“It’s a highly selective program, really just identifying the best of the best from around the world,” says Jain, who’s also the vice president of product at Tinder. “These entrepreneurs that we bring together are amongst the 50,000 or so people in our generation who are going to shape the world as we know it.”
It sounds like a lofty goal but the leaders of Kairos really believe they are finding that small group of world-changers.
“Kairos pretty much knows every big CEO, either directly or indirectly, in the world.”
“Can we say with some degree of confidence that this person might be part of that 50,000? We really want very, very innovative, people,” explains Pieter Strydom, the regional president of Kairos Africa.
But once you’re in the club, the benefits of Kairos membership are manifold.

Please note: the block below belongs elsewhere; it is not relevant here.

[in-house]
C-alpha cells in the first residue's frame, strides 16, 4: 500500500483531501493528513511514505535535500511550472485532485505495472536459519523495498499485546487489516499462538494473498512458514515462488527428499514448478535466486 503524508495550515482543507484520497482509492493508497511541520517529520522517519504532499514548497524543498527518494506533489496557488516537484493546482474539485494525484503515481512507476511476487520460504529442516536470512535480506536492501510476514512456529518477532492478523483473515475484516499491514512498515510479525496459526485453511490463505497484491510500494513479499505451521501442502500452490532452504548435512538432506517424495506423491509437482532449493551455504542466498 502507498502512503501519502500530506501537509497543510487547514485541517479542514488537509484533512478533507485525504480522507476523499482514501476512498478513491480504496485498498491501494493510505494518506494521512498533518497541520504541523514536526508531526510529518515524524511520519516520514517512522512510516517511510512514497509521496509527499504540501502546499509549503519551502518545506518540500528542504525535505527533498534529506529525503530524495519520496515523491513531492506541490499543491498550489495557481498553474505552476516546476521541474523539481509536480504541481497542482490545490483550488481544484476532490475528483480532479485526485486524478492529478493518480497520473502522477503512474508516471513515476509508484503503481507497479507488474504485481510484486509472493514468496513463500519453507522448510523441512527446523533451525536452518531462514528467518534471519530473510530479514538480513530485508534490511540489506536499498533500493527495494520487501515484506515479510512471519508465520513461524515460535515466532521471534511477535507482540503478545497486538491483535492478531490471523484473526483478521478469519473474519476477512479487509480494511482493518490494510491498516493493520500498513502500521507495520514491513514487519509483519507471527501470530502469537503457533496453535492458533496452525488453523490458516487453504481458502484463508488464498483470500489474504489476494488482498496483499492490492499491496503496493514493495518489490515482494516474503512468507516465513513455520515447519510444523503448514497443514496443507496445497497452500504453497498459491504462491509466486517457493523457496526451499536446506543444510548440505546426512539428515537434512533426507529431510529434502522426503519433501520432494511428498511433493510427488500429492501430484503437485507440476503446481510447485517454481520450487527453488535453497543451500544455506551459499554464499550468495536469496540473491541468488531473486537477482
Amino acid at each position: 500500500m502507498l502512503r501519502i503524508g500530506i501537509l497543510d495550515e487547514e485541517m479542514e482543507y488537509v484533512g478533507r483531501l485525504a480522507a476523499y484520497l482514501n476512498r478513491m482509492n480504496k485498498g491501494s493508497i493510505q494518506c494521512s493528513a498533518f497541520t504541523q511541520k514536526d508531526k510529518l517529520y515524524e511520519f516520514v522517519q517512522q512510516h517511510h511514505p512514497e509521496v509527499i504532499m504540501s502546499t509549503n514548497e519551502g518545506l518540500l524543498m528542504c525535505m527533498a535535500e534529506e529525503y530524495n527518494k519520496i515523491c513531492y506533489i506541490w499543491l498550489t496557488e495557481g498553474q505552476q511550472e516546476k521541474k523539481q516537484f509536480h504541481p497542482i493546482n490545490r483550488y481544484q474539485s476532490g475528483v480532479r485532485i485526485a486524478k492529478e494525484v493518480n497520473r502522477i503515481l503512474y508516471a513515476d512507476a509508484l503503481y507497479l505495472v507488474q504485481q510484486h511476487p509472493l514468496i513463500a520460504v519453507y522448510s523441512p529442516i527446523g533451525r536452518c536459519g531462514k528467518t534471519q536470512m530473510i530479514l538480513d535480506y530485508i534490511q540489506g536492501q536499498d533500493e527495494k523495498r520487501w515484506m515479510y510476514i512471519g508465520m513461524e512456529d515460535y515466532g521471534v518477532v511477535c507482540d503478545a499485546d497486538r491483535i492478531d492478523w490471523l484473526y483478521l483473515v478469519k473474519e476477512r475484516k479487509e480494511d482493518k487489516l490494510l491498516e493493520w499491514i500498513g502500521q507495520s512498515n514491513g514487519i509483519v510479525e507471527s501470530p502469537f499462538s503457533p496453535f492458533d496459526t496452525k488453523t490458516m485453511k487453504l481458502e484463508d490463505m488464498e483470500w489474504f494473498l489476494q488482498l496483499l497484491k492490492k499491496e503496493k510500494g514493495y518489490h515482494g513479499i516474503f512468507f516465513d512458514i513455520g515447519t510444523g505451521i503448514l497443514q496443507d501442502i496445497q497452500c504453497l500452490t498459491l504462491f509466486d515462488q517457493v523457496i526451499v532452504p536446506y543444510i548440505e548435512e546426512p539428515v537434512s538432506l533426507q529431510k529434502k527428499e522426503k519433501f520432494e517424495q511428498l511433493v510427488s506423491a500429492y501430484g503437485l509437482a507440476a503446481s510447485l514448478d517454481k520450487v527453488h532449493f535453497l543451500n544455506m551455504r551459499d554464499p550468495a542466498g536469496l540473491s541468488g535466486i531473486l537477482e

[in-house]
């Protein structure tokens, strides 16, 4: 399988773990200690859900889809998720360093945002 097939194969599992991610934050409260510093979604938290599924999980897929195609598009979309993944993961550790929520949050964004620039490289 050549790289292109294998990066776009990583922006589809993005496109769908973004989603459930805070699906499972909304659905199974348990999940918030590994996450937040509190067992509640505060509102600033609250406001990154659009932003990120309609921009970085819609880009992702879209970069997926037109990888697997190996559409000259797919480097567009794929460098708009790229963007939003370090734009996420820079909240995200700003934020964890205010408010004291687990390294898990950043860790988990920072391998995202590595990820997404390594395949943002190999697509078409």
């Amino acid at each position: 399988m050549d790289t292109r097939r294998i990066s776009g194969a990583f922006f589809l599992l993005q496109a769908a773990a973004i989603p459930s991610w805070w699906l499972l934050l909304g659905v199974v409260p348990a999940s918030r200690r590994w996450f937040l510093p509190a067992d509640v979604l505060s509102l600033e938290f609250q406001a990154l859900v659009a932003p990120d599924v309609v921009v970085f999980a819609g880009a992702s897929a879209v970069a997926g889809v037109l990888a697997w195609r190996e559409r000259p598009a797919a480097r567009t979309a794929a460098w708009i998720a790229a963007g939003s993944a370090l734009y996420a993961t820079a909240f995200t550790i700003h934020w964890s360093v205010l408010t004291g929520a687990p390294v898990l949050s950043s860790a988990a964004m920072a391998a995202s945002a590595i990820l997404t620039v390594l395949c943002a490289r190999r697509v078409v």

Kairos fellows not only get access to advisors and mentors — they get an extended network of similarly minded friends. Kairos also recently started a venture fund to invest in startups that align the organization’s vision to take on “today’s big challenges.”
“The network is a big thing. Kairos pretty much knows every big CEO, either directly or indirectly, in the world,” says Olivia Higgs, a Kairos fellow based in the U.K.
It’s a model that’s already produced quite a few promising young entrepreneurs. Notable alumni — you graduate from “fellow” to “alumni” after you turn 26 — include Periscope CEO Kayvon Beykpour and Caspr founder Neil Parikh. Companies with Kairos members in leadership positions have raised millions of dollars in funding for enterprises that, taken together, are valued at over $3 billion.
At this year’s summit, there were fellows working on rocket-engine startups, biotech companies specializing in gene editing, augmented reality, genetic testing, and AI startups of all stripes.They hail from schools and countries around the world but they are all impressively driven.